A red and black snowmobile in a snowy, mountainous landscape

How to Get a Snowmobile Unstuck

Do you know how to get a snowmobile unstuck if you run into trouble this winter? Even on a trail you’re familiar with, there’s always a chance of running into unexpected deep snow and getting stuck. Here’s how to get a snowmobile unstuck without causing damage to your snowmobile or hurting yourself in the process.

Snow mobile

Give It a Good Wiggle

Start by standing with your feet firmly planted on the running boards. Lightly feather the throttle and try rocking from side to side to see if you can break free from the snow. When you feel the snowmobile coming free, give it more aggressive throttle until it breaks loose.

Use the Ski Loops

Sometimes all it takes to free a snowmobile from deep snow is a good tug on the ski loops. It’s best not to do this on your own because a snowmobile is heavy. Don’t risk straining a muscle or throwing out your back by trying to yank your snowmobile free alone. Snowmobile safety should always be a priority when you’re out on the trails.

Instead, while one or more fellow riders use the ski loops to tug and wiggle your sled free, apply the throttle and steering. The key here is that no one is trying to single-handedly pull the vehicle free. The combined effort is often all it takes to emerge from deep, powdery snow.

Create a More Stable Surface

If you’re stuck in snow that’s too light and fluffy to support your snowmobile, you’ll need to create a more stable surface to get your snowmobile unstuck. Start by clearing away the lighter top layer of snow, and then build the track back up in front of your snowmobile. Pack down the snow using your hands, your feet or a shovel. If there are fellow riders who can help, have them lift up the rear of the snowmobile and pack some snow beneath to create a sturdier surface. Now you can try wiggling free or using the ski loops to get unstuck.

If You’re on a Hill

Snowmobiles are heavy and require extra caution when you’re on a hill. Only stand on the uphill side of the vehicle to avoid it rolling on top of you. Start by carefully using the ski loops to turn the vehicle to face downhill, letting gravity work in your favor as you wiggle it free.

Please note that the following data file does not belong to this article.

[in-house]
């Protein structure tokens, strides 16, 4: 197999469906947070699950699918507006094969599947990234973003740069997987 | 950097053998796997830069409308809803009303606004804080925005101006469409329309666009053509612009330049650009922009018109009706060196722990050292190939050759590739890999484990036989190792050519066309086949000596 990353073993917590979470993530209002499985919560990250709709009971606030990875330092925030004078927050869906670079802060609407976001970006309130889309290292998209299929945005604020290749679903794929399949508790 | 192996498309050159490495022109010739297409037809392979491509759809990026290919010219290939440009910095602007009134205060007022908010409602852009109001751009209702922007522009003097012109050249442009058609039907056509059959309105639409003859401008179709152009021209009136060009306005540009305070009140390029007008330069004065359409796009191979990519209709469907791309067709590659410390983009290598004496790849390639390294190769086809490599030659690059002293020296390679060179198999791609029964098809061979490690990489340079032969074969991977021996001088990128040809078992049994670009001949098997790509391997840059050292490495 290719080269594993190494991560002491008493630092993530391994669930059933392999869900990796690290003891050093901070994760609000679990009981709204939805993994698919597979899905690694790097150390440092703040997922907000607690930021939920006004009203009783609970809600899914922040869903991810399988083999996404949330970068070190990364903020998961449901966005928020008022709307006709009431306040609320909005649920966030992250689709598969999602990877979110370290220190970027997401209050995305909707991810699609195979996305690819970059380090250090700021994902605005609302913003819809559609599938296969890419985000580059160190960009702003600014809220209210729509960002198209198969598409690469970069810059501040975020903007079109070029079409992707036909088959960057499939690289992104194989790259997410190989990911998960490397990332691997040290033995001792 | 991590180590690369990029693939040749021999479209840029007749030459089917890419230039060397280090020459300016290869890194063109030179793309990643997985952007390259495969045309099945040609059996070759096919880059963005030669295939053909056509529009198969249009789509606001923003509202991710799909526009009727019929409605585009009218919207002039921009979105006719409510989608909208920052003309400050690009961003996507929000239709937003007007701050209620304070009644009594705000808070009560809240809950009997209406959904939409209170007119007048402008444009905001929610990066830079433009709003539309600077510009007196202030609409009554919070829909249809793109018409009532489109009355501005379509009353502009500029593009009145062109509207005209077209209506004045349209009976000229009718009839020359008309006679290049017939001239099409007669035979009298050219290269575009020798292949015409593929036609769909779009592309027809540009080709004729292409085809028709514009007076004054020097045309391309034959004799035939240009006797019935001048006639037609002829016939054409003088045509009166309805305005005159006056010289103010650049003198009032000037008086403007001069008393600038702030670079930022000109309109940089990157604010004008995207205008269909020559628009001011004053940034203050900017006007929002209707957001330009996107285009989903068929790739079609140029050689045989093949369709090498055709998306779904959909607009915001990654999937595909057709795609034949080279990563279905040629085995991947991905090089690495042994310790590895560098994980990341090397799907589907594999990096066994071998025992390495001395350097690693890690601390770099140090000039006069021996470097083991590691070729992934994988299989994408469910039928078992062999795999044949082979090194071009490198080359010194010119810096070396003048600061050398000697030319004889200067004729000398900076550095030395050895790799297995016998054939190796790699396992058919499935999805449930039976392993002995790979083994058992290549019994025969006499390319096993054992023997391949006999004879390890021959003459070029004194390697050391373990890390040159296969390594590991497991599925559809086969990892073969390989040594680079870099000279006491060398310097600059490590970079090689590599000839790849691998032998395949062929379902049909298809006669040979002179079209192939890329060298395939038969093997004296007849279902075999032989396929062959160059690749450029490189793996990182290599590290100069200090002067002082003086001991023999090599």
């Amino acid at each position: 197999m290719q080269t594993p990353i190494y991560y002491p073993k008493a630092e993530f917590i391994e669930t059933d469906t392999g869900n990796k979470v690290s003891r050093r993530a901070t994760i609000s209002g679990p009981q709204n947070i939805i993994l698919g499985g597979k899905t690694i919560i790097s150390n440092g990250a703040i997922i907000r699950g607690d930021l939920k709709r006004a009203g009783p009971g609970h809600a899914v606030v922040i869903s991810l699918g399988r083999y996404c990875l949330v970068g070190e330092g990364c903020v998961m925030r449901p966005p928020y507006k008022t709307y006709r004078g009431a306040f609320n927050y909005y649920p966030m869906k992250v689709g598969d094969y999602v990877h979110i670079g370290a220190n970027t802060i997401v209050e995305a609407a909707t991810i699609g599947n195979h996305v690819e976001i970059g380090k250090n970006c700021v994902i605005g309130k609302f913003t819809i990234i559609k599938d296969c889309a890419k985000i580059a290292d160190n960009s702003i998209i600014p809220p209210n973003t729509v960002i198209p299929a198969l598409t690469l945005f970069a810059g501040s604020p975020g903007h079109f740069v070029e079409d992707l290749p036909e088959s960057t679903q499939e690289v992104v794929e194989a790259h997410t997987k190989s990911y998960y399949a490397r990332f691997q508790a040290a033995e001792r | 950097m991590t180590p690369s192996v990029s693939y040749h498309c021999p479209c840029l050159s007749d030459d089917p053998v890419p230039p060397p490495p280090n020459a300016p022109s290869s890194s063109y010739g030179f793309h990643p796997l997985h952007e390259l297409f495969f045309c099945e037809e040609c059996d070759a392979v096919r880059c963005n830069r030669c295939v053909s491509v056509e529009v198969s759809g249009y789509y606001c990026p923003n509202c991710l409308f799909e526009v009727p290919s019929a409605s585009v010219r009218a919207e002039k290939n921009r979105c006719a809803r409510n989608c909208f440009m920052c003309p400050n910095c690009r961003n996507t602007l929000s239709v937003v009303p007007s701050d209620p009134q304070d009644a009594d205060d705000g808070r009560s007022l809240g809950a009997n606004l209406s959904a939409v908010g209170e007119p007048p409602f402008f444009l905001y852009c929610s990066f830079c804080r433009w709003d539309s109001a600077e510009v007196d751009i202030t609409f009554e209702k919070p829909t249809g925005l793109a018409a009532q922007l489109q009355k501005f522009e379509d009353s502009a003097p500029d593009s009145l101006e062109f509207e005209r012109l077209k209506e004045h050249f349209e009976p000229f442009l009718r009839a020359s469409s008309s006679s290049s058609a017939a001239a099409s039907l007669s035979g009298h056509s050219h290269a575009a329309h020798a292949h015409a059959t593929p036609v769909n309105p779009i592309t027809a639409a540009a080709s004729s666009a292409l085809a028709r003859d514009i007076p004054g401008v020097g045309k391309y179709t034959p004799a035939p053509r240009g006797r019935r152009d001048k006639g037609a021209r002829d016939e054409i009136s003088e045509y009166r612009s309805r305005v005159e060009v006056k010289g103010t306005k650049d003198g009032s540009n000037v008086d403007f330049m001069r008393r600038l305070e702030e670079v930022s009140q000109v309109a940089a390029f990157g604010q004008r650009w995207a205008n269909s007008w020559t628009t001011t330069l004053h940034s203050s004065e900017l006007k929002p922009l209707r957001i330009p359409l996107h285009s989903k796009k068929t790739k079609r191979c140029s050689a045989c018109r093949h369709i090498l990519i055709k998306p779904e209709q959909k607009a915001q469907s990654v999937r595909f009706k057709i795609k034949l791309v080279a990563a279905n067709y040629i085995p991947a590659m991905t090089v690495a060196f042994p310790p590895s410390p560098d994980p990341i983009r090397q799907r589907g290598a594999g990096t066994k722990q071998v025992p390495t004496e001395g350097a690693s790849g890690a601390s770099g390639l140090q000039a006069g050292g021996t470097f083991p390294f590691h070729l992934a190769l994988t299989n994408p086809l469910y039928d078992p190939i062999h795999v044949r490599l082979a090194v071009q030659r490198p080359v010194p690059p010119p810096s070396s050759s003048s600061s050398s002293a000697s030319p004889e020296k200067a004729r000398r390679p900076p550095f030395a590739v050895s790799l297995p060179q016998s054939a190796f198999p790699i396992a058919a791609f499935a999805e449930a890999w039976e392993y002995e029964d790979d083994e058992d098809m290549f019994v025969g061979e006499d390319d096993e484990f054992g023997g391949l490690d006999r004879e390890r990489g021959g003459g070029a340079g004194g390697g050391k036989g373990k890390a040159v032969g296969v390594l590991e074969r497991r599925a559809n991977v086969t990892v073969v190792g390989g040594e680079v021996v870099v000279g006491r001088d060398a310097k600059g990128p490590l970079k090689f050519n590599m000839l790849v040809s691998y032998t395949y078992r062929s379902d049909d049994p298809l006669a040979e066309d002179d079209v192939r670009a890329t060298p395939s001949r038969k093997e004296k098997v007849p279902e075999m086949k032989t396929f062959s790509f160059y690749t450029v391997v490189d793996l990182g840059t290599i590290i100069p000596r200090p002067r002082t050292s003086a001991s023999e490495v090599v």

Check Your Machine for Damage

Once you’re back home, look over your snowmobile to make sure everything is okay, especially if you were going fast and hit the snow hard. Some things can be fixed on the spot, but if you need a new belt or have damage to your snowmobile, take the time to get those issues fixed before you ride again.

Snowmobiling is a fun winter activity, but sooner or later you will get stuck. Don’t panic when it happens to you. Take your time and follow these tips, so you can be back to having fun in no time.

Check out all the belts available on NAPA online or trust one of our 17,000 NAPA AutoCare locations for routine maintenance and repairs. For more information on snowmobiles, chat with a knowledgeable expert at your local NAPA AUTO PARTS store.

Photo courtesy of Pixabay.

about author

Nicole Wakelin

Nicole Wakelin covers the automotive industry as a freelance journalist for a variety of outlets. Her work includes news pieces, podcasts, radio, written reviews, and video reviews. She can be found in The Boston Globe, CarGurus, BestRide, US News and World Report, and AAA along with lifestyle blogs like Be Car Chic, The Other PTA, and She Buys Cars. She is active on social media with a large following on both Twitter and Instagram and currently serves as Vice President of the New England Motor Press Association.

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